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Russia: Communist Zyuganov -- Opposing The Oligarchs

  • Sophie Lambroschini

Acting President Vladimir Putin may be heavily favored to win the presidential election on Sunday, but he does have rivals. The main one is Communist leader Gennady Zyuganov. RFE/RL Moscow correspondent Sophie Lambroschini reports that Zyuganov no longer has much to say about anti-Marxist enemies of the state. Instead, he sees the oligarchs as the new exploiters of Russia.

Moscow, 21 March 2000 (RFE/RL) -- In all Russian elections since the implosion of the Soviet Union nine years ago, the Communist Party has sought to reach a larger public than those merely nostalgic for a state-controlled economy. To strike a patriotic note, the Communists have also collaborated with the Kremlin on enough occasions to belie the party's reputation of being irreconcilably opposed to the government -- or to a market economy.

So it comes as no surprise that in his packaged campaign speech -- a six-minute discourse broadcast by his supporters during rallies -- Communist candidate Gennady Zyuganov focuses more on denouncing Russia's oligarchs -- or wealthy business tycoons -- than on criticizing market economics:

"The oligarchs who ruined the people know better than others that a new economic collapse is rapidly approaching. In order to stay in power, they decided to deceive you one more time by choosing an early election before the truth comes out. They decided to put in Yeltsin's seat [acting President Vladimir Putin,] an obedient and ruthless subordinate who will oppress the hungry and protect the oligarchs' property."

Zyuganov's speeches are replete with practical pledges to increase salaries and decrease taxes. He seeks to evoke the nostalgia of many Russians for what they remember as the low cost of everyday Soviet life:

"[Under a Communist president,] minimal salaries and pensions won't be inferior to 1,000 rubles. The salary of a teacher, a doctor and a soldier [will be] 3,000 rubles. We will reinstate citizens' rights to low rents, to free education and health. The state will restore strict control of the prices of basic food products."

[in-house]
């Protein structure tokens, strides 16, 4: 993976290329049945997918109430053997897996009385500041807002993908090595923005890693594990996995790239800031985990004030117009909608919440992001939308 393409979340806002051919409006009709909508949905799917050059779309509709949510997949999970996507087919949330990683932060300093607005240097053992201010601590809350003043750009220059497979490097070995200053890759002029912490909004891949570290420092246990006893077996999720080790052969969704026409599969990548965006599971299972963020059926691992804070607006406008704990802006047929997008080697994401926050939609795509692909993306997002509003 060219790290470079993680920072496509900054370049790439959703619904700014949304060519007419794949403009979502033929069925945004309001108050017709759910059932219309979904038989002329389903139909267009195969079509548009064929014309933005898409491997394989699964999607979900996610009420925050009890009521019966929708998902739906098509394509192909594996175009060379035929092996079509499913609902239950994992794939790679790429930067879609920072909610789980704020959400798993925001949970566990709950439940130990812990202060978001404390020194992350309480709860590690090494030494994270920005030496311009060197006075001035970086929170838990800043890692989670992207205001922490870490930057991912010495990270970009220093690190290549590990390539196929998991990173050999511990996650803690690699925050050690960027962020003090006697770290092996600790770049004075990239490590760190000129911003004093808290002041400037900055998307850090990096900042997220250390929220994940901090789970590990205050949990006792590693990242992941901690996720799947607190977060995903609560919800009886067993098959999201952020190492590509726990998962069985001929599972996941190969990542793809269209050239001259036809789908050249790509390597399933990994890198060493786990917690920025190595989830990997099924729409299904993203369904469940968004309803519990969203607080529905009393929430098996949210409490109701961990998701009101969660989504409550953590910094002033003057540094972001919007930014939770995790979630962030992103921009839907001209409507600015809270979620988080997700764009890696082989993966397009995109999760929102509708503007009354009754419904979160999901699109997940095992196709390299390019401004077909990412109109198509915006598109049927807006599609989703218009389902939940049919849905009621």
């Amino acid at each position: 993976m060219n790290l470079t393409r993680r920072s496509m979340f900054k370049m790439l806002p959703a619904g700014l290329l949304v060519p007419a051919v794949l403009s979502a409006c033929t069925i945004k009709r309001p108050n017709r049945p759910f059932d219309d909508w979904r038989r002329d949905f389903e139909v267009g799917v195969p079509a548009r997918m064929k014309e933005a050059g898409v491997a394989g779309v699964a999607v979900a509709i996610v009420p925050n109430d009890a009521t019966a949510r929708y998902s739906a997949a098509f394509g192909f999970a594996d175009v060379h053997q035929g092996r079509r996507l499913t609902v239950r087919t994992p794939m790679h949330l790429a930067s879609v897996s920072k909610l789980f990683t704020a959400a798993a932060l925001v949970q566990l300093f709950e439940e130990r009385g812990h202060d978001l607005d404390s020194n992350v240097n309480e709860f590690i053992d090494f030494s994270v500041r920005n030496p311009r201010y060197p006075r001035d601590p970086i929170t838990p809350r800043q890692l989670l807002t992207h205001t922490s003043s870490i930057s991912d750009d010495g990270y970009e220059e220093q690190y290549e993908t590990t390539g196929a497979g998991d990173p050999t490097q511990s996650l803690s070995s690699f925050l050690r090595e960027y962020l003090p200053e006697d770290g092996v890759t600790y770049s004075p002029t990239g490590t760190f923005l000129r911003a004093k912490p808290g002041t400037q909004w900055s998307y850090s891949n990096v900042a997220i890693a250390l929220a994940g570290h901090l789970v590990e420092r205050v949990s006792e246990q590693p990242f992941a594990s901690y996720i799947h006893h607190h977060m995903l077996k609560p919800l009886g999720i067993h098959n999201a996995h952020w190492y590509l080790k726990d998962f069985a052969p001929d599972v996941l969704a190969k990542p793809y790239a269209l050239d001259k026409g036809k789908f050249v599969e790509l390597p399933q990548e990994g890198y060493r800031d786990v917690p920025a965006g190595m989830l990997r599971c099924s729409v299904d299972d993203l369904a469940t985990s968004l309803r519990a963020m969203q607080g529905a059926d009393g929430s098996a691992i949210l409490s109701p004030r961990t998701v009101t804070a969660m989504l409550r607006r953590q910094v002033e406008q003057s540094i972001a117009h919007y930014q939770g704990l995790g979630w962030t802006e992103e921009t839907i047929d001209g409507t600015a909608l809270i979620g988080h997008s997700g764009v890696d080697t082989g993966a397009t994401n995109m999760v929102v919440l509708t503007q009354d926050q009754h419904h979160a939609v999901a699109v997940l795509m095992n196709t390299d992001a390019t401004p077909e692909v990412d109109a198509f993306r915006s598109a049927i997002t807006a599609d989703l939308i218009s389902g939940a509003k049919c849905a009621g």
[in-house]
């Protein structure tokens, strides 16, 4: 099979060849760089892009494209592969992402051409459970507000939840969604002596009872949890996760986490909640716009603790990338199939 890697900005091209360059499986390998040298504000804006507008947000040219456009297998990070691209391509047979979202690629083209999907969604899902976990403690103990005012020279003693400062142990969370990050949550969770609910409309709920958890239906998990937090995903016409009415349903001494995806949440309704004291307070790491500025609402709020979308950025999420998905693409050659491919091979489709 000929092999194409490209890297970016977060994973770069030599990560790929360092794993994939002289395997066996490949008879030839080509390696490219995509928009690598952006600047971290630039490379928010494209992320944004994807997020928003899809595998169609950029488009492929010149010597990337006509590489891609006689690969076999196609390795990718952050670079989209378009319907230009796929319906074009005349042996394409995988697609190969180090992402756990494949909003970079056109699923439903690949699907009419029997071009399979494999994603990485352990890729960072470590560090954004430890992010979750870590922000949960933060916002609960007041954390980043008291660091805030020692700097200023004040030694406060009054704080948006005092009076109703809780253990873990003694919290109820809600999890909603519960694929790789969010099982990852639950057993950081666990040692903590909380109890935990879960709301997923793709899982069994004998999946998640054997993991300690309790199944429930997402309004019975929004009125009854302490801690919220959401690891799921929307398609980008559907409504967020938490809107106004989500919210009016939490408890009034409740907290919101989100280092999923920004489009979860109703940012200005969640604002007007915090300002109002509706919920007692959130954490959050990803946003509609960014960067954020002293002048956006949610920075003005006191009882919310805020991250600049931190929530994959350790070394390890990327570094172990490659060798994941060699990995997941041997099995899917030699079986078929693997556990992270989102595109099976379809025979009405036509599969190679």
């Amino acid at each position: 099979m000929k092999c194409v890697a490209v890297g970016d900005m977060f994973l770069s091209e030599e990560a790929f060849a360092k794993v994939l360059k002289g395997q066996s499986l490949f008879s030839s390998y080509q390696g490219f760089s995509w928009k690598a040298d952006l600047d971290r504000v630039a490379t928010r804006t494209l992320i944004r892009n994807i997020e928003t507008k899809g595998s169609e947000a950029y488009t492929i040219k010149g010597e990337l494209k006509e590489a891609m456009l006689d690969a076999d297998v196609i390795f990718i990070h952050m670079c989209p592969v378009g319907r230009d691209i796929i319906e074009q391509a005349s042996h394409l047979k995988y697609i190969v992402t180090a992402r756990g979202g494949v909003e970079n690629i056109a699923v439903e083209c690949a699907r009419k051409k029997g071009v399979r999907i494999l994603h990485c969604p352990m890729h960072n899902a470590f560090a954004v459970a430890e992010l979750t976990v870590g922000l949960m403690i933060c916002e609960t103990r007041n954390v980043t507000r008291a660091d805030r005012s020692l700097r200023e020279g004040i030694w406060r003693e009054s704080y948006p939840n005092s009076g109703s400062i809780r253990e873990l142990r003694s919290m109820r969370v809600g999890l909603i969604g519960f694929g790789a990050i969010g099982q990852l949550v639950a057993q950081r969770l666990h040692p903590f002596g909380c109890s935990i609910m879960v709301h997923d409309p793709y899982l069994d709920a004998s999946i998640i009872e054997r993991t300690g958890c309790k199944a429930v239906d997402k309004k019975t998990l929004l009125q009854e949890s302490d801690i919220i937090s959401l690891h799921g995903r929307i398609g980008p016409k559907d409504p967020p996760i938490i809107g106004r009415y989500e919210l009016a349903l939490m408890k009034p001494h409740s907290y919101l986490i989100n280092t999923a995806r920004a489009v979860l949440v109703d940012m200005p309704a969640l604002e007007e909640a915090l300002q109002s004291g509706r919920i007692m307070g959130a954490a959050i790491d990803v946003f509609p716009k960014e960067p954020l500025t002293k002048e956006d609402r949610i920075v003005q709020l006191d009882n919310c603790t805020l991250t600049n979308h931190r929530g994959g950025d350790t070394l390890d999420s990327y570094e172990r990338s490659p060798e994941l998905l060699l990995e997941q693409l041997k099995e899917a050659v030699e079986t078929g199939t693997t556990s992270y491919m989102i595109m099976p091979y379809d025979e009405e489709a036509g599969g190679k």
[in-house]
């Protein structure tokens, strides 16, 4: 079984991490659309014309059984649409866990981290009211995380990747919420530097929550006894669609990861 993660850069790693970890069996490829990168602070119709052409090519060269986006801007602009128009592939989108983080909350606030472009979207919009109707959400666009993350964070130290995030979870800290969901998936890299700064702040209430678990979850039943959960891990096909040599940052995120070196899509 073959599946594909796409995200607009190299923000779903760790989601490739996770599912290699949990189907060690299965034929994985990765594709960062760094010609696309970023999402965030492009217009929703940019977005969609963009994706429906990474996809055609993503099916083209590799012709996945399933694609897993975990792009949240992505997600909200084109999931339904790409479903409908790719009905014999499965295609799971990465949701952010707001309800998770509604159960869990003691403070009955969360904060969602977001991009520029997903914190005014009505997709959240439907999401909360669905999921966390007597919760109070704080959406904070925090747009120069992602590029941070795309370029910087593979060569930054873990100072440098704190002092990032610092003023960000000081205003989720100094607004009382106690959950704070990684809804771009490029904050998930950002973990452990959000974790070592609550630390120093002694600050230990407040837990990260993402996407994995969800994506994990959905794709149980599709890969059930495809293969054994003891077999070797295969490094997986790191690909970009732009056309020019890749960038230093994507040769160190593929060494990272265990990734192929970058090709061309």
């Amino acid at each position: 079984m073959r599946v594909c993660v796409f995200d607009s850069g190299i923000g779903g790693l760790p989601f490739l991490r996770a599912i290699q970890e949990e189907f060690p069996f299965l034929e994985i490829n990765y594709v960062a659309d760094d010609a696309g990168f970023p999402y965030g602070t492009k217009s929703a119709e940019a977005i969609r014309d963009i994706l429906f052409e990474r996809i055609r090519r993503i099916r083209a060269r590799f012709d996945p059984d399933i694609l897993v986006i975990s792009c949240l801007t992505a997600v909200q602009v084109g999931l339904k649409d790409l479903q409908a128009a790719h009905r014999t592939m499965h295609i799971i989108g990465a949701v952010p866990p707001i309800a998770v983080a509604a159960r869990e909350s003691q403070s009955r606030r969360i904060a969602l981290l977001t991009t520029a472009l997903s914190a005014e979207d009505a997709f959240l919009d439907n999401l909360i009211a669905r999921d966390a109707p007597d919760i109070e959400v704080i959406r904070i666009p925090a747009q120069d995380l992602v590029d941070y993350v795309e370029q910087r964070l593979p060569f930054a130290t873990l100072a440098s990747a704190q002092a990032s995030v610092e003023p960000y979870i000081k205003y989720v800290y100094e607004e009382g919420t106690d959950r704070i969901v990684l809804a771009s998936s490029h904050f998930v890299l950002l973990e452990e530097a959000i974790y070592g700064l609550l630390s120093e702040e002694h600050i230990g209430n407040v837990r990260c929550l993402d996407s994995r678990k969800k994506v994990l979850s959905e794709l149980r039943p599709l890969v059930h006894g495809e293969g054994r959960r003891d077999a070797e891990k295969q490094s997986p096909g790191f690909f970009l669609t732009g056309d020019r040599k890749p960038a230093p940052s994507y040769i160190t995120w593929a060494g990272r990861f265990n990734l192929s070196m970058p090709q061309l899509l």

To achieve all this, Zyuganov says, it is simply necessary to expropriate the holdings of the oligarchs, those who privatized big chunks of the country's profitable natural resources -- oil, gas and metals. What he calls a "rational blend of state, collective and private property" should then guarantee equality to all.

In Zyuganov's current rhetoric, the Soviet Union is no longer portrayed as a lost paradise, but rather as a system whose advantages should not be completely rejected. Yet his campaign does not entirely exclude openly anti-Semitic and Stalinist expressions -- especially in the regions.

Zyuganov has also called for the creation of a parliamentary republic that would reduce the president's present large prerogatives in favor of the legislature. He is carefully critical as well of the Kremlin's handling of the war in Chechnya.

The Communist electorate is thought to number up to 17 million. The party's power base has predominantly been among older voters, and that base may now be growing collectively older. Youth who once may have sympathized with Communists are now attracted by Putin's talk of restoring Russia's lost dignity.

To ordinary Russians, Zyuganov is the head of the Communist opposition. But to Communist hardliners, Zyuganov is increasingly seen as having compromised himself by becoming a more or less secret ally of the Kremlin, and therefore a traitor to the Communist cause.

In the past several months, the party's economic program has ceased calling for renationalization of privatized property. And two months ago -- in one of the hardest blows of all to hardliners -- Communist deputies formed an alliance with the Kremlin-controlled Unity party to divide up key parliamentary posts among themselves.